Who is the most overrated film director in the world right now? For me, the answer would have to be Mike Leigh, of Secrets & Lies (1996) fame. I have often commented, throughout the '90s, on Leigh's dubious cinematic achievements, his limited style, and his baleful influence. As if to bear out my prognosis, Career Girls is terrifyingly bad.
Career Girls is about two women, Annie (Lynda Steadman) and Hannah (Katrin Cartlidge). We first see them in their thirties, when they are career girls of the 1990s – smartly dressed, well spoken, living in modestly yuppie surrounds. As they prepare to reunite after some years apart, the film begins a series of very clumsily triggered flashbacks to the 1980s, when Annie and Hannah were university students. The student flashback seems like an episode of the British comedy The Young Ones. It's chaotic, messy, frazzled, and everyone dumps on everyone else – the way everyday life is usually depicted in a Mike Leigh film.
Although the film is being sold as a comedy, it's a very brittle comedy indeed. In the '80s, Annie has severe dermatitis over half her face, making her extremely shy and neurotic. Hannah is an unpleasantly strident punk-type with apparently few nice feelings for anyone or anything. Then there's their mutual friend Ricky (Mark Benton) – a man with more problems than you can possibly imagine. When he propositions Annie, one tawdry, drunken night, she rejects him – and that sends him straight out the door and onto the road to complete ruin.
So we have the women as youthful messes in the '80s and upwardly mobile careerists in the '90s. We have Ricky as a disaster in the '80s and an absolute tragedy by the '90s, by which time he has become a pathetic, raving bag man on the street. More than with most films, Career Girls had me asking the question: what is the point of this exercise? Mike Leigh has always practised a very fuzzy form of social analysis: if every single one of his characters starts off bad and mainly only gets worse, this is apparently because of the over-arching decline in British society. This sad song has been reprised so many times in Leigh's movies that I have come to doubt its sincerity. Mainly, this paper-thin social critique seems to act as the convenient cover for an extraordinary display of misanthropy.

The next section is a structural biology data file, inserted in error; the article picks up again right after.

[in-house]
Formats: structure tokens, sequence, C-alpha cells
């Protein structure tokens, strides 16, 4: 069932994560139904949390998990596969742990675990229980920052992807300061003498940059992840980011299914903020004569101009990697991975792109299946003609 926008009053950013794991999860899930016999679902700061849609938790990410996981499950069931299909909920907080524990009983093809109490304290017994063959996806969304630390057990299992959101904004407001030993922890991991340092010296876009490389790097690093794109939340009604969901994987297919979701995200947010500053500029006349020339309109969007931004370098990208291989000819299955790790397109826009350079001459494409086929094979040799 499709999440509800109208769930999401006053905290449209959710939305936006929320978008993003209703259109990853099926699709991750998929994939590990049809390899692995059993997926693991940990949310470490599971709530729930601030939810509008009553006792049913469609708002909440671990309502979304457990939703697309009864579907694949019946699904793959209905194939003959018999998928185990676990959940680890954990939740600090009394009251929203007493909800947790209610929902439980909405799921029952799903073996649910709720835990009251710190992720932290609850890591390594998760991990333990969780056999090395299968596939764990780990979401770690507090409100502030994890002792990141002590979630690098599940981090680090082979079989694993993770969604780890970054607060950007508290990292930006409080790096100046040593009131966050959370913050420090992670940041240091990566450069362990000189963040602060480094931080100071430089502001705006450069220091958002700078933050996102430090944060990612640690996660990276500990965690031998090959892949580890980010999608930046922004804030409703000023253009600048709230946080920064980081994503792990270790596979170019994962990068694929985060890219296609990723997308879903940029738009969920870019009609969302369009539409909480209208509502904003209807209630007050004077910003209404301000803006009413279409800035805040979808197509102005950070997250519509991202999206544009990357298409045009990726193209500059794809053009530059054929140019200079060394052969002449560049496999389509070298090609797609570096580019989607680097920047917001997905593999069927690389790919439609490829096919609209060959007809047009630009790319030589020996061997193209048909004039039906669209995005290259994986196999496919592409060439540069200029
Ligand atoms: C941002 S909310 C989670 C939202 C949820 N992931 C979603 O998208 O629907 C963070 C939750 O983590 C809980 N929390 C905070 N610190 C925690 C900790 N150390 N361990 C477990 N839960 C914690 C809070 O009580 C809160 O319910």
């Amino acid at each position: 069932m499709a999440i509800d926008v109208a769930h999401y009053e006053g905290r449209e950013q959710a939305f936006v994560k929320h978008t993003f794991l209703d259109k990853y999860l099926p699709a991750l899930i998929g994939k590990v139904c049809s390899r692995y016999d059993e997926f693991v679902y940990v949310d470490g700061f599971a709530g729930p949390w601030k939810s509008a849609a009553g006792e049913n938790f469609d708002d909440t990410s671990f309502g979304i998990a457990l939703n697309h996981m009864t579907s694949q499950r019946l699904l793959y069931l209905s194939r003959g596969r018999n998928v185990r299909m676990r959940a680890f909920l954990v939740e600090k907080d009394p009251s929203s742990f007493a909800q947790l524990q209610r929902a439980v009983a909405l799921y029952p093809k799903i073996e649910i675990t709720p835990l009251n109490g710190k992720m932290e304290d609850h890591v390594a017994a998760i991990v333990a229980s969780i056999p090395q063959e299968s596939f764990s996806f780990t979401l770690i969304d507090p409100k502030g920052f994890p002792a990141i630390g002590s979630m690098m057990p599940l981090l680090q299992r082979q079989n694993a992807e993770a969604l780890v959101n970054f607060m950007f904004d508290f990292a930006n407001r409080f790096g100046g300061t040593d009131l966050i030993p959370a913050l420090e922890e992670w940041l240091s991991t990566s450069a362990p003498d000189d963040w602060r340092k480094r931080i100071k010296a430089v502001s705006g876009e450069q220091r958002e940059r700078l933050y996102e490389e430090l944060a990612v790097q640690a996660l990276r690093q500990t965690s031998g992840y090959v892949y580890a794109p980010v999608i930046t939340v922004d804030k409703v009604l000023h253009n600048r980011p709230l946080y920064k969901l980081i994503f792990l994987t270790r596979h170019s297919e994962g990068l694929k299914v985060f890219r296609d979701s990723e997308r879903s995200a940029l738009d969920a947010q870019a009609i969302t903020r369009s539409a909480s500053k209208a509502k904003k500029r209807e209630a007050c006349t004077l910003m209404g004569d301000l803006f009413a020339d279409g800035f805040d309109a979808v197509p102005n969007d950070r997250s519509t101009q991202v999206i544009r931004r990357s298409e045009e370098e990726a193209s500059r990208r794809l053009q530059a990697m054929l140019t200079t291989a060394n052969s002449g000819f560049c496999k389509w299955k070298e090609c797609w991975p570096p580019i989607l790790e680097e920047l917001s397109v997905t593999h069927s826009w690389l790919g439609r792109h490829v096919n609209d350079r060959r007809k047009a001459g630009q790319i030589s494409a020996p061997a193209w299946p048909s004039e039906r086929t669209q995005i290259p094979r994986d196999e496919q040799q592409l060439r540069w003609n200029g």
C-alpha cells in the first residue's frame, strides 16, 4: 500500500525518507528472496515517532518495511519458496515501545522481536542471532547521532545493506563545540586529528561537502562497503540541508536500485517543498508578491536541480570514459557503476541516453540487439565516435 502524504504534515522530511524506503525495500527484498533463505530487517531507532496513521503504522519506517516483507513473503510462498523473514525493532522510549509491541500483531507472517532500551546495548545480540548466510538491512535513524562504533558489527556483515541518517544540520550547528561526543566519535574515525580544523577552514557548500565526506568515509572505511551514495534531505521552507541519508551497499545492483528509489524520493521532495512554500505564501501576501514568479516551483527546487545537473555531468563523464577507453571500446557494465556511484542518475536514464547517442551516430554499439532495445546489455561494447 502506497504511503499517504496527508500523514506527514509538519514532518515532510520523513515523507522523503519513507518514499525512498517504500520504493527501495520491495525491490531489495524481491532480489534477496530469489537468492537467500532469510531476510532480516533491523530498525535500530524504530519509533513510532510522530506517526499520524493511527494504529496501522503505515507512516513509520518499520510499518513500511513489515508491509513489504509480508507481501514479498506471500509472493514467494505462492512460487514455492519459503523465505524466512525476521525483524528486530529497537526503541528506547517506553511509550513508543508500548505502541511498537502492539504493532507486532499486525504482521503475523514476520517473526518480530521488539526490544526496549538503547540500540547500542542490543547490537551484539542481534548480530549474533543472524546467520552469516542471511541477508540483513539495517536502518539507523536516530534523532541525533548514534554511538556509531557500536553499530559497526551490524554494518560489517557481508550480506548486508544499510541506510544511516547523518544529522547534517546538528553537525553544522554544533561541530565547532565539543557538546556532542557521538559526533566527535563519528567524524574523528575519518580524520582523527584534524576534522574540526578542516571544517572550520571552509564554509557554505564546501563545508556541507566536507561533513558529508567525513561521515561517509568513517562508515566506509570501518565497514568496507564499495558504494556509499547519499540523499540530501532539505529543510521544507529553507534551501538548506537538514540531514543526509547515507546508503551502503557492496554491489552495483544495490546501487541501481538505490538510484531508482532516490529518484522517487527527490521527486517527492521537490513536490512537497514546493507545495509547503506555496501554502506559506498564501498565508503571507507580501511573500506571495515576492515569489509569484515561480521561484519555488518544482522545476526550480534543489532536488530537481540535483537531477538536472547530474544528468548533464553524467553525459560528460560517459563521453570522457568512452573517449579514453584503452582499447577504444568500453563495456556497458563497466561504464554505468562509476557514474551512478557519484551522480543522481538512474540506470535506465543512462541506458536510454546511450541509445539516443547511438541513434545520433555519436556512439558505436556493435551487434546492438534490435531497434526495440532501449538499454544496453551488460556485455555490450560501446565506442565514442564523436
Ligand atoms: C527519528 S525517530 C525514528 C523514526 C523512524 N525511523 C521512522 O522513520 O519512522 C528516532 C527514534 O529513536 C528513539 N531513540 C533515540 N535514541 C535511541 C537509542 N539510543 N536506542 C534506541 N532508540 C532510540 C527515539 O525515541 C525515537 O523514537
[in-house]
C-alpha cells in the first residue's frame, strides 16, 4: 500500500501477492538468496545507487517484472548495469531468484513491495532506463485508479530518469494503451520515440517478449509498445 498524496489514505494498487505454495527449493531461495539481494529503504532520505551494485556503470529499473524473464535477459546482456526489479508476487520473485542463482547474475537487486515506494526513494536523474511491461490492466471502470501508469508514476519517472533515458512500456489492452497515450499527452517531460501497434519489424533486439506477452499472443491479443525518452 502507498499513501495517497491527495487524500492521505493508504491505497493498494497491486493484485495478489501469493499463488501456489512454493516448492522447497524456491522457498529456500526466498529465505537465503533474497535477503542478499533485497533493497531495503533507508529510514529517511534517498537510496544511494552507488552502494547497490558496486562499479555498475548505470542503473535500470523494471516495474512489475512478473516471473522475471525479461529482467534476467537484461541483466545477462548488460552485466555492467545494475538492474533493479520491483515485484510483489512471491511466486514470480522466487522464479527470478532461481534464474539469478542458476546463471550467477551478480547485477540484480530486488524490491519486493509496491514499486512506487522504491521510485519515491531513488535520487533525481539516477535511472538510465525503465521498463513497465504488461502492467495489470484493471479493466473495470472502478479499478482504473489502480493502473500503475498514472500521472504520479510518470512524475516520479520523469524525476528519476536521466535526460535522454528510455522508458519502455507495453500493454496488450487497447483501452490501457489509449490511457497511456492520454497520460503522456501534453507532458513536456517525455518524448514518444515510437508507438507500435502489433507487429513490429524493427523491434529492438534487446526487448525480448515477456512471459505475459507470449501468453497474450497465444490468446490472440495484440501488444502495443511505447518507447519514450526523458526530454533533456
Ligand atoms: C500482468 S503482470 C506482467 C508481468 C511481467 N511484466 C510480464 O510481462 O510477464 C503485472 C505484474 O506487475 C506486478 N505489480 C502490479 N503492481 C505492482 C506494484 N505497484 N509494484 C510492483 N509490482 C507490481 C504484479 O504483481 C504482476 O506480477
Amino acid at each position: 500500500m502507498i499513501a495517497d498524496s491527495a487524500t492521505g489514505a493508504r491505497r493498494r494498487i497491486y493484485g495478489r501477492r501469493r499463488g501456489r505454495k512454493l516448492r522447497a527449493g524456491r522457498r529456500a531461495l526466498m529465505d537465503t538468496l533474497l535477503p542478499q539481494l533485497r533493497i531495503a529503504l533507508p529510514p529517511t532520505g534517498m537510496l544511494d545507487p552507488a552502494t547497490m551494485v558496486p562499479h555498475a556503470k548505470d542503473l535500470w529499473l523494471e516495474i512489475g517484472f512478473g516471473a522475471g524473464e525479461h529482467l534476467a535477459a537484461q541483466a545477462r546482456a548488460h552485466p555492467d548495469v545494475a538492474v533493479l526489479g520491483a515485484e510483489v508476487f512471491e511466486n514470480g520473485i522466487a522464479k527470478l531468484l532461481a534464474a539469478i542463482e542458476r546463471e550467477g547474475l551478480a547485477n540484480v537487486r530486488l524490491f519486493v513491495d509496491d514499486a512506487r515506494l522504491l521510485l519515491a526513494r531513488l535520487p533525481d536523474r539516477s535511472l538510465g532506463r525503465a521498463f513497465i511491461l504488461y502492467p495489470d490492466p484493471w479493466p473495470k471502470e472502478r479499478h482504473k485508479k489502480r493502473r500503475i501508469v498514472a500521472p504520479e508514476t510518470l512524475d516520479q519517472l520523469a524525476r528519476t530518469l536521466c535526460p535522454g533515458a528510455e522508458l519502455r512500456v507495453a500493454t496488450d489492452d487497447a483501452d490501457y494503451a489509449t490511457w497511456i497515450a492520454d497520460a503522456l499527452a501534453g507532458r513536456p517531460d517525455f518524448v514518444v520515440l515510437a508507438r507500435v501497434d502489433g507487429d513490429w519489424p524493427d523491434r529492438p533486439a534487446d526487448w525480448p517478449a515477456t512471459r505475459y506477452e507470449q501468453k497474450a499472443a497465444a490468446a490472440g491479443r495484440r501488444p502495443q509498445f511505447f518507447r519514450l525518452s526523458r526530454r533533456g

Leigh's films are hateful. He milks a kind of black humour from the ailments of his characters – physical, psychological, spiritual – and this humour seems, in the first and last instance, simply cruel, without any redeeming theme, sensibility or ethic underlying it. Furthermore, much of Leigh's misanthropy is in fact straight-out misogyny – I always shudder when he turns his attention to "women's problems", because his approach is to blame women for their problems. Career Girls cannot really be saying, can it, that Annie's sexual rejection of Ricky destroys him, turning him into a poor bastard deserving of our deepest sympathy? I fear that this is indeed what the film is saying.
Career Girls is a poor film on every level. Its narrative construction is lumbering; individual scenes and incidents are mostly uninspired; the staging and editing have the usual Leigh flatness. The soundtrack music has the same old wallpaper Muzak effect; and Leigh's attempts to work in a bit of groovy pop as a counterpoint – the women seem to have some vaguely special relationship with the music of The Cure – gives no energy or colour whatsoever. But beyond these killing flaws and limitations, there are bigger fish floating around in this movie that are worth frying.
Has there ever been the slightest moment of joy in a Mike Leigh film? When I saw Secrets & Lies, a British-born colleague bemoaned to me the fact that Leigh never seems able to show his miserable bunch of everyday characters just hanging out at the pub, having a drink and a laugh – and that puts his films a long way from, say, Stephen Frears' films from the Roddy Doyle novels, The Snapper (1993) and The Van (1996).
Misery gets much, much deeper in Leigh's world-view. His Naked (1993) showed us how grimly he regards the sexual act – in that movie all sex is keyed solely to the experiences of pain, humiliation, psychological dominance or submission, and boredom. Has there ever been an orgasm in a Mike Leigh film? – not one that I've noticed, and Career Girls does nothing to change this pristine record, with its mucky little scrap of miscommunication, bad vibes and cheerless fleshy fumbling in the boudoir.
Perhaps even more telling than the depiction of sex, is the depiction of that humble everyday pleasure, the pleasure of shopping. Career Girls, after all, is meant at one level to be an exploration, and an affirmation – at least I think it is – of friendship, female friendship in particular (I specify female friendship as the subject of the story, as there are no two men in it who enjoy even the slightest rapport). This puts Career Girls up against – let's be frank about this – the American comedy Romy and Michele's High School Reunion (David Mirkin, 1997), which is by far the better film.